Journal of Chiropractic Medicine 2017 (Sep); 16 (3): 252–256 ~ FULL TEXT
Morgan D. Young, DC, Jessie L. Young, DC
Palmer College of Chiropractic West,
San Jose, California.
OBJECTIVE: The purpose of this case report is to describe the conservative management of 2 cases of acquired torticollis in children under 3 years of age.
CLINICAL FEATURES: Both patients awoke with painful, stiff, twisted necks the day after play in a bouncy house. Range of motion was limited, and hypertonic muscles were palpated. Their neurologic and physical evaluation was consistent with a diagnosis of acquired torticollis of musculoskeletal origin.
INTERVENTION AND OUTCOMES: Both children were treated with chiropractic care that consisted of light myofascial release, use of an Activator instrument, and home stretching. Patients improved in pain and range of motion immediately posttreatment and returned to normal ranges in 1 or 2 visits.
CONCLUSION: Chiropractic care provided relief for these 2 young patients with acquired torticollis.
KEYWORDS: Chiropractic; Manipulation; Pediatric; Torticollis
From the FULL TEXT Article:
Acquired torticollis is a painful condition that may be seen in chiropractic as well as in family and pediatric medical settings. Acquired torticollis differs from congenital torticollis in that the onset is after the first 2 months of life. It appears to be more common in the fall and winter months, with 60% to 70% of cases occurring during those 2 seasons. [1, 2] Acquired torticollis is also common among adults, but is usually benign in this population, whereas it has a higher likelihood of representing serious underlying pathology in a pediatric population. [3, 4]
Acquired torticollis has been associated with serious pathologies, including brain and spinal cord tumors, [5, 6] hemorrhage,  meningitis,  and encephalitis.  Often the torticollis posture and pain on motion are the only presenting symptoms. Nonmuscular causes of torticollis in children may account for 18% of all torticollis admissions in a hospital setting. [3, 10] Because torticollis may be a red flag for underlying serious and perhaps nonmusculoskeletal pathology, diagnosis and appropriate treatment should not be delayed. [11, 12]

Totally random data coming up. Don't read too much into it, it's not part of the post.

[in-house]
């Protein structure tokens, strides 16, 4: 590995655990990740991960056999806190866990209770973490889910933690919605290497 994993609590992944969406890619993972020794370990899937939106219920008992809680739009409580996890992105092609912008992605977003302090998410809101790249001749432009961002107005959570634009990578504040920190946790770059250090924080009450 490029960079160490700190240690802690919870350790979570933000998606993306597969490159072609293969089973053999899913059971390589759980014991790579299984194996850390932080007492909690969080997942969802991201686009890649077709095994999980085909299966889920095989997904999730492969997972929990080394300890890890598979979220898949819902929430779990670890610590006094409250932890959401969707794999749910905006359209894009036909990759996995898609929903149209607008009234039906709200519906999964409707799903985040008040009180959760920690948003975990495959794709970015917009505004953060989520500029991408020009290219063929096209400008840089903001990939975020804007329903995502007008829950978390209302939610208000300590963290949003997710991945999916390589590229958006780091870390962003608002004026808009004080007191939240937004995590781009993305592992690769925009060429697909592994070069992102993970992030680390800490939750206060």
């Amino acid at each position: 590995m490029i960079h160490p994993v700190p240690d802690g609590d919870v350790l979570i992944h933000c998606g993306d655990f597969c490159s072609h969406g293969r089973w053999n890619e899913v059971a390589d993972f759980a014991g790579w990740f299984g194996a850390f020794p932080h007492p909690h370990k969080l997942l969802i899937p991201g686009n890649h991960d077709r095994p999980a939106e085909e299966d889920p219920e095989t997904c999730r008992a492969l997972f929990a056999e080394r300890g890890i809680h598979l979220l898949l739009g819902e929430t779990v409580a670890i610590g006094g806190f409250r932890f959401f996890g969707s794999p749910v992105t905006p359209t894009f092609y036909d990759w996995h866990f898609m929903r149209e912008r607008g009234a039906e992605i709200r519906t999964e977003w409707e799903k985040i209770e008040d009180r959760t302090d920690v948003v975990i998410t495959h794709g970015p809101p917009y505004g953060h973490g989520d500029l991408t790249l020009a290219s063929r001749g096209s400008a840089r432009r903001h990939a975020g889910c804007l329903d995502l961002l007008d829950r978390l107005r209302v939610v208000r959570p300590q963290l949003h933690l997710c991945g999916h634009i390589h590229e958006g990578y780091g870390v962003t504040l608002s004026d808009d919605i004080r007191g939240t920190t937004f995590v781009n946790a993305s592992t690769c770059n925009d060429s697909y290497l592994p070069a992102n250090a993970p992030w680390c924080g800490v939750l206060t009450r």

History and physical examination can identify most pathologic etiologies, obviating the need for special imaging. [1, 13] Regrettably, after significant pathology has been ruled out, the acquired torticollis of muscular origin is often left unaddressed, consigning the patient to a prolonged painful and limiting disorder, even though it eventually resolves.
There is a dearth of case reports on successful outcomes of manual therapy treatment of torticollis in the pediatric literature. One case describes successful resolution of an acquired torticollis that resulted in eye fixation.  Another case discusses congenital torticollis rather than acquired torticollis.  A recent large clinical trial  that employed physiotherapy for pediatric torticollis included some similar treatment protocols and reported congruent findings, but included only patients with congenital torticollis and patients younger (2–5 months of age) than the 2 cases herein reported. This trial reported 90% successful outcomes in fewer than 10 visits, with rapid resolution of symptoms once the proper diagnosis is made and treatment initiated.
The few publications in the manual therapy literature on the diagnosis and treatment of acquired pediatric torticollis mostly report adverse events and missed diagnoses. [4–13, 17–21] The only case series in the literature featuring chiropractic management concerns missed diagnoses of underlying pathologies.  One case report of a child with congenital torticollis details how several providers missed diagnosing holocord astrocytoma resulting in quadriplegia.  There have been reviews on the safety of chiropractic manipulation for pediatric patients that concluded that there is insufficient evidence to establish causation, but that adverse events are rare and may not exceed those of other interventions. [23–26] The literature is not reflective of the prevalence of the benign forms of acquired torticollis that approach 80% of cases, nor the successful outcomes of those in private practice.  A consensus guideline on best practices for chiropractic care for children was published after the submission of the 2 cases herein reported and provides similar lines of reasoning on safety and treatment methods described in this report.